Why must big City firms always fall for scams like FTX?
THERE must be some very awkward meetings taking place across the City and Wall Street right now. The sort of encounters where people bang tables and demand explanations, where they look at PowerPoints and Excels, and gasp.
This is the ongoing fallout from the collapse of FTX, the once fast-growing, seemingly all-conquering crypto exchange. If you thought the impact of the firm’s bankruptcy was only confined to the distant world of TechUSA, think again.
The published 116-page “FTX Creditor Matrix” makes for illuminating and yes, depressing, reading. Among the banks caught up in the implosion are Goldman Sachs, JPMorgan, Wells Fargo, Deutsche, HSBC and MUFG. Also included in the thousands of entries are leading law firms, including London’s Slaughter and May, Linklaters, Hogan Lovells, Ashurst, Lewis Silkin, and Baker & McKenzie. PwC and other accountants crop up as well.
Other listed creditors include US government departments, securities regulators, crypto houses, media organisations, big tech players and PR and marketing advisors. The names of individuals are redacted and the size of the debts, if any, are not contained. Inclusion on the list doesn’t mean a firm is heavily exposed to FTX. All that can be said is that these organisations had some sort of connection with Sam Bankman-Fried’s once-giant exchange.
The list “is intended to be very broad for service purposes and includes parties who may appear in the debtors books and records for any number of reasons,” state the lawyers for FTX.
Still, it can be safely assumed there are those on the roll that have lost, or were advising clients who lost, substantial amounts in the FTX crash. Not for the first time, there will be colleagues, clients asking how they got into this mess?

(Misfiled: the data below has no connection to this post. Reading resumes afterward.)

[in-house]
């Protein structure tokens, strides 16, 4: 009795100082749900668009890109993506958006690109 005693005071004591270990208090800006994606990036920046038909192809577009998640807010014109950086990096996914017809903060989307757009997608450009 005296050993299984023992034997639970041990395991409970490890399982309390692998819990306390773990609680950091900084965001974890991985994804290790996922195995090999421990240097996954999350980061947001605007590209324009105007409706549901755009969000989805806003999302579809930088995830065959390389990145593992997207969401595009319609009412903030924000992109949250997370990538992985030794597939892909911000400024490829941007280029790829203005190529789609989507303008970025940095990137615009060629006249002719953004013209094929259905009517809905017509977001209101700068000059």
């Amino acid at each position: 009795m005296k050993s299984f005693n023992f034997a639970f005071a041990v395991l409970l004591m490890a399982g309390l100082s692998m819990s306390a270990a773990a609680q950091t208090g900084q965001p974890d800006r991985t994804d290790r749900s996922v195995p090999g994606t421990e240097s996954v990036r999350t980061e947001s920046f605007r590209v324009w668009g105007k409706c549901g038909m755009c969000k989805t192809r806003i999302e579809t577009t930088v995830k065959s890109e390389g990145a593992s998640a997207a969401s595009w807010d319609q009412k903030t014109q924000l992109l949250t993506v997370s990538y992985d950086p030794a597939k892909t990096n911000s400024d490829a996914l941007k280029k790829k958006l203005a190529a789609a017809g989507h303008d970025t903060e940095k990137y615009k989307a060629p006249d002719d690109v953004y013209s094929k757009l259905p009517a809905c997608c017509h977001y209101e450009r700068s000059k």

Prior to its filing for bankruptcy in November last year, FTX was one of the largest crypto exchanges in the world. Once valued at $32 billion, FTX and its wunderkind boss, because that was how Bankman-Fried was viewed in some quarters, spent heavily on advertising, self-promotion and acquiring influence from political donations.
It’s now clear that what he was actually running was a monumental scam. This week, his co-founder and FTX’s former engineering director, Nishad Singh, pleaded guilty to six criminal charges in the US, including three counts of conspiracy to commit fraud. Bankman-Fried faces 12 criminal charges, which he denies. He’s on bail of $250 million while awaiting trial.
FTX went down suddenly, leaving users unable to withdraw their funds. US prosecutors allege that Bankman-Fried, the “King of Crypto”, was diverting customer deposits at FTX to his Alameda Research fund. From there, the cash went on all manner of purchases, including property, other investments and political donations.
Legal filings maintain that 27-year-old Singh knew what Bankman-Fried was doing. He’s a childhood friend of Bankman-Fried, worked at Alameda Research, and was part of the team that set-up FTX. Singh, too, was a political donor.
Singh admits to withdrawing $6 million for his own personal use. He wrote the software code that afforded special treatment to Alameda on the FTX platform. He was also responsible for helping Bankman-Fried backdate financial transactions to make FTX’s performance look better than it was.
He becomes the third member of Bankman-Fried’s senior management team to plead guilty, after former Alameda chief executive Caroline Ellison and ex-FTX CTO, Gary Wang. Perhaps alarmingly for Bankman-Fried, officials say Singh is now co-operating with the investigation into his pal and FTX’s former boss.
There is an all-too familiar pattern to these things. A business lands, as if from nowhere; it starts to generate huge amounts of publicity; speculators, investors, get excited and climb aboard; the bandwagon takes off.
Those who really ought to know better, who have seen this occur many times before, suspend reason and ignore any semblance of due diligence. Blinded by the promised pot of gold at the end of the rainbow they also charge in. Then, bang, the pack of cards comes hurtling down.
It’s extraordinary, and shameful, how even those who claim to be the brightest and the best — and charge accordingly — are sucked in. There should be a sign above reception and in the lifts in every professional and financial services office building: “If it’s too good to be true it probably is.”
What’s especially galling is the knowledge that while the bones of FTX are being picked over, a new scandal somewhere is almost certainly brewing. There will be another blow-up, followed by a list of creditors, some of whom will be nursing large losses. And on it goes. When are they ever going to learn?
Chris Blackhurst is the author of Too Big To Jail: Inside HSBC, the Mexican drug cartels and the greatest banking scandal of the century (Macmillan)